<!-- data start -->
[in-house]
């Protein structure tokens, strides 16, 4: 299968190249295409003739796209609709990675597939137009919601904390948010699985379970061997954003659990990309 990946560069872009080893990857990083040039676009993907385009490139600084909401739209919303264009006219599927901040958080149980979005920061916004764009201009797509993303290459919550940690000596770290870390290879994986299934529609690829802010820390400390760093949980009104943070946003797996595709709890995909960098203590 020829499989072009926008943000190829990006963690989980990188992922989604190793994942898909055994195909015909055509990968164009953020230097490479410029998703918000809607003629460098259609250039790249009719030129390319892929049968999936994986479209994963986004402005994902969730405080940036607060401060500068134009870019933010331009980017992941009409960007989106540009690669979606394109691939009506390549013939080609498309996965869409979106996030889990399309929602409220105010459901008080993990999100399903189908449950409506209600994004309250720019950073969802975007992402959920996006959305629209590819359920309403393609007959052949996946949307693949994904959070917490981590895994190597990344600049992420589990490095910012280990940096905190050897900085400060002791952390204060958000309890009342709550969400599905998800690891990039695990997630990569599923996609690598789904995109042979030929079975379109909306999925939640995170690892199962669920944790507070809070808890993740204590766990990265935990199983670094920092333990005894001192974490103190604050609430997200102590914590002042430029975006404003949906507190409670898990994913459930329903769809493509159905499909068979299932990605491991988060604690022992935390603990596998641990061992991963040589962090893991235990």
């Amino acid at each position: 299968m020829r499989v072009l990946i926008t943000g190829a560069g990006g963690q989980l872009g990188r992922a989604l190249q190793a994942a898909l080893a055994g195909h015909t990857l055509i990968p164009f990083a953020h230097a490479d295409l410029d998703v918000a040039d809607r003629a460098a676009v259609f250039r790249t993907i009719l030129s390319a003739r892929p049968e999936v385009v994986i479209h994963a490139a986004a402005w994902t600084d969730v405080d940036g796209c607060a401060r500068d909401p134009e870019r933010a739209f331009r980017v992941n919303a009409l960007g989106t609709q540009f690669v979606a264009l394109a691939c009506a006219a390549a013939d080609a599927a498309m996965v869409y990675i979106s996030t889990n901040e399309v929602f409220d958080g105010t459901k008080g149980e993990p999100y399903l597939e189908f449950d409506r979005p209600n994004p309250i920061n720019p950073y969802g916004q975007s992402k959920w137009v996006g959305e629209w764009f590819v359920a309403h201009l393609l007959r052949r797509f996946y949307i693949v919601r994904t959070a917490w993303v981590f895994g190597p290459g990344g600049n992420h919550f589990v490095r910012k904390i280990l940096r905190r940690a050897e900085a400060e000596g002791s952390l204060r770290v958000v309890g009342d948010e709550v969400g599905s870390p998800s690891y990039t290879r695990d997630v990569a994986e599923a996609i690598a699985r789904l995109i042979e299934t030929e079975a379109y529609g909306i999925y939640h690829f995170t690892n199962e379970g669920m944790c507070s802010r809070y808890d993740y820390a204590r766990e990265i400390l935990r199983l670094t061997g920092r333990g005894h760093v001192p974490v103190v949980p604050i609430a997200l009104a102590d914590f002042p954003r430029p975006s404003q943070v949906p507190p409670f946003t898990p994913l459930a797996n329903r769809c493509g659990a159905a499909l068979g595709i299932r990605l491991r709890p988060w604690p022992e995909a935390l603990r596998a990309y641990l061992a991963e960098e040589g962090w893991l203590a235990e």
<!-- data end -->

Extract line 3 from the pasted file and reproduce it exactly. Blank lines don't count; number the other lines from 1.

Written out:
């Amino acid at each position: 299968m020829r499989v072009l990946i926008t943000g190829a560069g990006g963690q989980l872009g990188r992922a989604l190249q190793a994942a898909l080893a055994g195909h015909t990857l055509i990968p164009f990083a953020h230097a490479d295409l410029d998703v918000a040039d809607r003629a460098a676009v259609f250039r790249t993907i009719l030129s390319a003739r892929p049968e999936v385009v994986i479209h994963a490139a986004a402005w994902t600084d969730v405080d940036g796209c607060a401060r500068d909401p134009e870019r933010a739209f331009r980017v992941n919303a009409l960007g989106t609709q540009f690669v979606a264009l394109a691939c009506a006219a390549a013939d080609a599927a498309m996965v869409y990675i979106s996030t889990n901040e399309v929602f409220d958080g105010t459901k008080g149980e993990p999100y399903l597939e189908f449950d409506r979005p209600n994004p309250i920061n720019p950073y969802g916004q975007s992402k959920w137009v996006g959305e629209w764009f590819v359920a309403h201009l393609l007959r052949r797509f996946y949307i693949v919601r994904t959070a917490w993303v981590f895994g190597p290459g990344g600049n992420h919550f589990v490095r910012k904390i280990l940096r905190r940690a050897e900085a400060e000596g002791s952390l204060r770290v958000v309890g009342d948010e709550v969400g599905s870390p998800s690891y990039t290879r695990d997630v990569a994986e599923a996609i690598a699985r789904l995109i042979e299934t030929e079975a379109y529609g909306i999925y939640h690829f995170t690892n199962e379970g669920m944790c507070s802010r809070y808890d993740y820390a204590r766990e990265i400390l935990r199983l670094t061997g920092r333990g005894h760093v001192p974490v103190v949980p604050i609430a997200l009104a102590d914590f002042p954003r430029p975006s404003q943070v949906p507190p409670f946003t898990p994913l459930a797996n329903r769809c493509g659990a159905a499909l068979g595709i299932r990605l491991r709890p988060w604690p022992e995909a935390l603990r596998a990309y641990l061992a991963e960098e040589g962090w893991l203590a235990e």